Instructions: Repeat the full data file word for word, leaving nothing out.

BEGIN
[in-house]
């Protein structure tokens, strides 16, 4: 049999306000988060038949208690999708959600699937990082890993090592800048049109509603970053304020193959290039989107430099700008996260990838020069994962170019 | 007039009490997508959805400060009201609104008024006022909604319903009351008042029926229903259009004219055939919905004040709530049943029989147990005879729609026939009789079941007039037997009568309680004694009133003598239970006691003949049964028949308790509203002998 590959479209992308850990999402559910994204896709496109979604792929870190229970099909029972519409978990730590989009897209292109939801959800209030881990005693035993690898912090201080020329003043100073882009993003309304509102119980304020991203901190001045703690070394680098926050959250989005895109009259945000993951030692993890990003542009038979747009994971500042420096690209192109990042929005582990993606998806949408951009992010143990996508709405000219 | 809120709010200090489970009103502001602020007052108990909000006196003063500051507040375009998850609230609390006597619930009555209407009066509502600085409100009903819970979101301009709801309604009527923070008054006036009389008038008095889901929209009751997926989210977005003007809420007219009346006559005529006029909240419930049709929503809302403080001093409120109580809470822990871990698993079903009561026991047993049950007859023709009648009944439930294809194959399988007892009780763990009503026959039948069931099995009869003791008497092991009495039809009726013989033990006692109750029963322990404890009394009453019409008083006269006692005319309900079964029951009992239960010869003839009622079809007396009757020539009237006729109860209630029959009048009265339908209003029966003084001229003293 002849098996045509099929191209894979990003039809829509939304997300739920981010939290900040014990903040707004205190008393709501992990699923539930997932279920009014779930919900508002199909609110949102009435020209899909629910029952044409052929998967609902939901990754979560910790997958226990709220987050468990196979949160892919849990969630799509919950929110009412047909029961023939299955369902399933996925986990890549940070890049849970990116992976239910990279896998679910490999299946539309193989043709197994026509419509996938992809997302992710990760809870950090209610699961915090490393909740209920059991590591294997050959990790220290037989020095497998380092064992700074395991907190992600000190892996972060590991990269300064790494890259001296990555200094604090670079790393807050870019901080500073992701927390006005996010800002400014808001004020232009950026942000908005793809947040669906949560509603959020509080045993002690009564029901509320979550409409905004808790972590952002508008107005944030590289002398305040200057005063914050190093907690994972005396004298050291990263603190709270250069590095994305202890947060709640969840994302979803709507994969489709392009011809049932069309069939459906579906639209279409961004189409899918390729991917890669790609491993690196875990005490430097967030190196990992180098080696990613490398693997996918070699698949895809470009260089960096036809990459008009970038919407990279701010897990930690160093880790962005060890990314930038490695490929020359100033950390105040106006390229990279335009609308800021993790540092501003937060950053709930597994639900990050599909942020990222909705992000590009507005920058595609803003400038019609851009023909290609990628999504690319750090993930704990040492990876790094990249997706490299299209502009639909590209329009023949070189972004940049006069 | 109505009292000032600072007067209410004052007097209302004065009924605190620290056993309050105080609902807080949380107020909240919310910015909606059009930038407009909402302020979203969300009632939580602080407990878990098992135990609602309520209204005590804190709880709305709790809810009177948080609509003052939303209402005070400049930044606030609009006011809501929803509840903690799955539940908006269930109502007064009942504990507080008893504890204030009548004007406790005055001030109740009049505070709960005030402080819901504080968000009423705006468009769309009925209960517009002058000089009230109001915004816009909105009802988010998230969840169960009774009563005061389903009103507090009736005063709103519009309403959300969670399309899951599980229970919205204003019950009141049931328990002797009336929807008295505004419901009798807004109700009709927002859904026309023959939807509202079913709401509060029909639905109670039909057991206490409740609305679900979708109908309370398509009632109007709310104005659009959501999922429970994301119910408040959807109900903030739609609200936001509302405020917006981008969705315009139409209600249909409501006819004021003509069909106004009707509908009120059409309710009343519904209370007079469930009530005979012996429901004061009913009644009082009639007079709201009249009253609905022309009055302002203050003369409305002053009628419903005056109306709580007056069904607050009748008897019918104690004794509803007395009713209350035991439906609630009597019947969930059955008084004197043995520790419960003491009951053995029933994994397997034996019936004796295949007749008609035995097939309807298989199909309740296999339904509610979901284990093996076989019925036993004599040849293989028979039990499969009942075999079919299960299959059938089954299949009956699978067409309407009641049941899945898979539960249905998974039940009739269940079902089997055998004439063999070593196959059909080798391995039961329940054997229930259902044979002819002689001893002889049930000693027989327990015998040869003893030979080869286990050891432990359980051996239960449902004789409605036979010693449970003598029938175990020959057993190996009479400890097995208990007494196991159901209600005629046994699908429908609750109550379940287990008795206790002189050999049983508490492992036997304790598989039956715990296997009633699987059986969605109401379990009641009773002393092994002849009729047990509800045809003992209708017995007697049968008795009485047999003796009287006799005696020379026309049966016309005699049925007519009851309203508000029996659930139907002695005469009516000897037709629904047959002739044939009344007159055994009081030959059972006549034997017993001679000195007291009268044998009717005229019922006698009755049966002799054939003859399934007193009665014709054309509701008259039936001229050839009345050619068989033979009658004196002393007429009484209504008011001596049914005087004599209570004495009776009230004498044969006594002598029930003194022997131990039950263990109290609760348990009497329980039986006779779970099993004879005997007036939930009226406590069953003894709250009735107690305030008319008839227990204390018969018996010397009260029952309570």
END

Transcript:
[in-house]
């Protein structure tokens, strides 16, 4: 049999306000988060038949208690999708959600699937990082890993090592800048049109509603970053304020193959290039989107430099700008996260990838020069994962170019 | 007039009490997508959805400060009201609104008024006022909604319903009351008042029926229903259009004219055939919905004040709530049943029989147990005879729609026939009789079941007039037997009568309680004694009133003598239970006691003949049964028949308790509203002998 590959479209992308850990999402559910994204896709496109979604792929870190229970099909029972519409978990730590989009897209292109939801959800209030881990005693035993690898912090201080020329003043100073882009993003309304509102119980304020991203901190001045703690070394680098926050959250989005895109009259945000993951030692993890990003542009038979747009994971500042420096690209192109990042929005582990993606998806949408951009992010143990996508709405000219 | 809120709010200090489970009103502001602020007052108990909000006196003063500051507040375009998850609230609390006597619930009555209407009066509502600085409100009903819970979101301009709801309604009527923070008054006036009389008038008095889901929209009751997926989210977005003007809420007219009346006559005529006029909240419930049709929503809302403080001093409120109580809470822990871990698993079903009561026991047993049950007859023709009648009944439930294809194959399988007892009780763990009503026959039948069931099995009869003791008497092991009495039809009726013989033990006692109750029963322990404890009394009453019409008083006269006692005319309900079964029951009992239960010869003839009622079809007396009757020539009237006729109860209630029959009048009265339908209003029966003084001229003293 002849098996045509099929191209894979990003039809829509939304997300739920981010939290900040014990903040707004205190008393709501992990699923539930997932279920009014779930919900508002199909609110949102009435020209899909629910029952044409052929998967609902939901990754979560910790997958226990709220987050468990196979949160892919849990969630799509919950929110009412047909029961023939299955369902399933996925986990890549940070890049849970990116992976239910990279896998679910490999299946539309193989043709197994026509419509996938992809997302992710990760809870950090209610699961915090490393909740209920059991590591294997050959990790220290037989020095497998380092064992700074395991907190992600000190892996972060590991990269300064790494890259001296990555200094604090670079790393807050870019901080500073992701927390006005996010800002400014808001004020232009950026942000908005793809947040669906949560509603959020509080045993002690009564029901509320979550409409905004808790972590952002508008107005944030590289002398305040200057005063914050190093907690994972005396004298050291990263603190709270250069590095994305202890947060709640969840994302979803709507994969489709392009011809049932069309069939459906579906639209279409961004189409899918390729991917890669790609491993690196875990005490430097967030190196990992180098080696990613490398693997996918070699698949895809470009260089960096036809990459008009970038919407990279701010897990930690160093880790962005060890990314930038490695490929020359100033950390105040106006390229990279335009609308800021993790540092501003937060950053709930597994639900990050599909942020990222909705992000590009507005920058595609803003400038019609851009023909290609990628999504690319750090993930704990040492990876790094990249997706490299299209502009639909590209329009023949070189972004940049006069 | 109505009292000032600072007067209410004052007097209302004065009924605190620290056993309050105080609902807080949380107020909240919310910015909606059009930038407009909402302020979203969300009632939580602080407990878990098992135990609602309520209204005590804190709880709305709790809810009177948080609509003052939303209402005070400049930044606030609009006011809501929803509840903690799955539940908006269930109502007064009942504990507080008893504890204030009548004007406790005055001030109740009049505070709960005030402080819901504080968000009423705006468009769309009925209960517009002058000089009230109001915004816009909105009802988010998230969840169960009774009563005061389903009103507090009736005063709103519009309403959300969670399309899951599980229970919205204003019950009141049931328990002797009336929807008295505004419901009798807004109700009709927002859904026309023959939807509202079913709401509060029909639905109670039909057991206490409740609305679900979708109908309370398509009632109007709310104005659009959501999922429970994301119910408040959807109900903030739609609200936001509302405020917006981008969705315009139409209600249909409501006819004021003509069909106004009707509908009120059409309710009343519904209370007079469930009530005979012996429901004061009913009644009082009639007079709201009249009253609905022309009055302002203050003369409305002053009628419903005056109306709580007056069904607050009748008897019918104690004794509803007395009713209350035991439906609630009597019947969930059955008084004197043995520790419960003491009951053995029933994994397997034996019936004796295949007749008609035995097939309807298989199909309740296999339904509610979901284990093996076989019925036993004599040849293989028979039990499969009942075999079919299960299959059938089954299949009956699978067409309407009641049941899945898979539960249905998974039940009739269940079902089997055998004439063999070593196959059909080798391995039961329940054997229930259902044979002819002689001893002889049930000693027989327990015998040869003893030979080869286990050891432990359980051996239960449902004789409605036979010693449970003598029938175990020959057993190996009479400890097995208990007494196991159901209600005629046994699908429908609750109550379940287990008795206790002189050999049983508490492992036997304790598989039956715990296997009633699987059986969605109401379990009641009773002393092994002849009729047990509800045809003992209708017995007697049968008795009485047999003796009287006799005696020379026309049966016309005699049925007519009851309203508000029996659930139907002695005469009516000897037709629904047959002739044939009344007159055994009081030959059972006549034997017993001679000195007291009268044998009717005229019922006698009755049966002799054939003859399934007193009665014709054309509701008259039936001229050839009345050619068989033979009658004196002393007429009484209504008011001596049914005087004599209570004495009776009230004498044969006594002598029930003194022997131990039950263990109290609760348990009497329980039986006779779970099993004879005997007036939930009226406590069953003894709250009735107690305030008319008839227990204390018969018996010397009260029952309570």